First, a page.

Americans paid off $560 million more in credit than they borrowed in May, which is the first reduction in consumer debt in nearly five years, the government reported yesterday.

The Federal Reserve said the rate of decline in consumer debt, 1.1 percent at an annual rate, is the largest since a 4.5 percent decline in July 1980. The last time consumer borrowing dropped was in July 1982, when it went down a scant $4 million.

But at the same time, the Fed revised upward its estimate of consumer borrowing during April. Originally pegged at $2.93 billion, net consumer borrowing during the month actually was $3.68 billion, a $750 million change, the Fed said.

Outstanding revolving credit, which includes credit cards, did increase by $108 million during May. But the growth worked out to an annual rate of 0.9 percent, down sharply from a 13.7 percent growth rate for April.

Borrowing for auto purchases was down by $155 million in May after a $1.3 billion increase in April, and borrowing for mobile-home purchases was down by $142 million after a $12 million increase in April.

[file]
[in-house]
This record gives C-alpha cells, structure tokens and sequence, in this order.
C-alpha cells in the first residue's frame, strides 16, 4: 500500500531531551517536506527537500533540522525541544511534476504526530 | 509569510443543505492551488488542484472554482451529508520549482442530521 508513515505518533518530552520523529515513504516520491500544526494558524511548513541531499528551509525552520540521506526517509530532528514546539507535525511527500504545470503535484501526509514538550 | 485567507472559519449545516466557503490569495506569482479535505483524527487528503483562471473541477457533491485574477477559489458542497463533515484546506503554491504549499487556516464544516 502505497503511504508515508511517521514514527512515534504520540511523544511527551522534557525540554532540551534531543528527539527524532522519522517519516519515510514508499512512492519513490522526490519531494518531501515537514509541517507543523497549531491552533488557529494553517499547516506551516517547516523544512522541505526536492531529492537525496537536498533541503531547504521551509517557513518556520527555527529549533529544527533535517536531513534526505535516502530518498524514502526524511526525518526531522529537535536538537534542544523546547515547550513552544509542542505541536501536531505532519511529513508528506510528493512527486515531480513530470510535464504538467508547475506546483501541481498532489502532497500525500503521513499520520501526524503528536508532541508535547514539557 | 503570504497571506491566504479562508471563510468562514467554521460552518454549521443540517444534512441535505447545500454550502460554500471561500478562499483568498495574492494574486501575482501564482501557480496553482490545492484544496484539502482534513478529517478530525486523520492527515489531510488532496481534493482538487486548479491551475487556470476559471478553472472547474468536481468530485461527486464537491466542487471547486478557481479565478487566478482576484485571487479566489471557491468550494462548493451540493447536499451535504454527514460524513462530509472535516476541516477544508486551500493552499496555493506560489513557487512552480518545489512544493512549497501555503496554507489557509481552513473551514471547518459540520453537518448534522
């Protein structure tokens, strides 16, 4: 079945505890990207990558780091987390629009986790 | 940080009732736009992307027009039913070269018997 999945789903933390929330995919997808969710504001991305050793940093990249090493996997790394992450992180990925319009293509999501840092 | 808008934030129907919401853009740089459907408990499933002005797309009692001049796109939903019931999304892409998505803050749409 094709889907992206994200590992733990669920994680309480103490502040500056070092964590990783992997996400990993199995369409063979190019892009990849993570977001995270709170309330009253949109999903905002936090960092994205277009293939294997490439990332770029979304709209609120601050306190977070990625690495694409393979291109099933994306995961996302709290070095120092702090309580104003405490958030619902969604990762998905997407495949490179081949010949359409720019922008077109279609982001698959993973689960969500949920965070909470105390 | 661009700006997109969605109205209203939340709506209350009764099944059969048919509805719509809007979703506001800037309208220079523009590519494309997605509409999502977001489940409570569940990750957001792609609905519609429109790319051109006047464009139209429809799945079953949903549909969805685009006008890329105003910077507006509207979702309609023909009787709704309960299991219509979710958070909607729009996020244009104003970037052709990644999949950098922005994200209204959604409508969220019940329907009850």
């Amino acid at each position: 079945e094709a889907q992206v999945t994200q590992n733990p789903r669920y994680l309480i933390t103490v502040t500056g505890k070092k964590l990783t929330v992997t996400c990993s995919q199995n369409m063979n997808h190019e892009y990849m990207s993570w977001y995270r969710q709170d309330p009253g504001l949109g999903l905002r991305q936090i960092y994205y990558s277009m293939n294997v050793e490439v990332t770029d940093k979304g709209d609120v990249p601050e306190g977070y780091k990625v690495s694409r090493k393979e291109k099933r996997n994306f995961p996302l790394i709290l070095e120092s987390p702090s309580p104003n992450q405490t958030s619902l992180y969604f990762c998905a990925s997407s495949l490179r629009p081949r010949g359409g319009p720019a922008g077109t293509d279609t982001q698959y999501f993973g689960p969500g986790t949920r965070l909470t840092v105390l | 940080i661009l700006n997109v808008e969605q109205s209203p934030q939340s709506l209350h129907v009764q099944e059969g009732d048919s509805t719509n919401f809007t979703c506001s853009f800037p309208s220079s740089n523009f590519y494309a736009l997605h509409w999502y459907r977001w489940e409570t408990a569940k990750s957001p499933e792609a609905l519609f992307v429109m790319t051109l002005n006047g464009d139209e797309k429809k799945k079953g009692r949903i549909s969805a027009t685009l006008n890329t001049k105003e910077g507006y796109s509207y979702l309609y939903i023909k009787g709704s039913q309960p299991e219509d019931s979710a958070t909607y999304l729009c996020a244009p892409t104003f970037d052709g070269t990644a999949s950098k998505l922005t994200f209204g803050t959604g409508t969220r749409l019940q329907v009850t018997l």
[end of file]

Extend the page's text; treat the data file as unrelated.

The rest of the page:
The category that includes bank and credit union loans not secured by real estate showed a decrease of $367 million after a $756 million increase in April.

The Fed said the growth in installment credit has slowed sharply over the first five months of the year. Through May, installment debt has been increasing at an annual rate of only 2.25 percent, down from 10.5 percent during 1986.

The Fed said part of the reduction is due to the growing popularity of home equity loans, which do not show in the statistics because they are secured by real estate.

But analysts also have said that consumers were cutting back on spending because of high debt loads and slow growth in personal income.

Total consumer debt stood at $583.0 billion in May. All of the figures are adjusted for normal seasonal variations.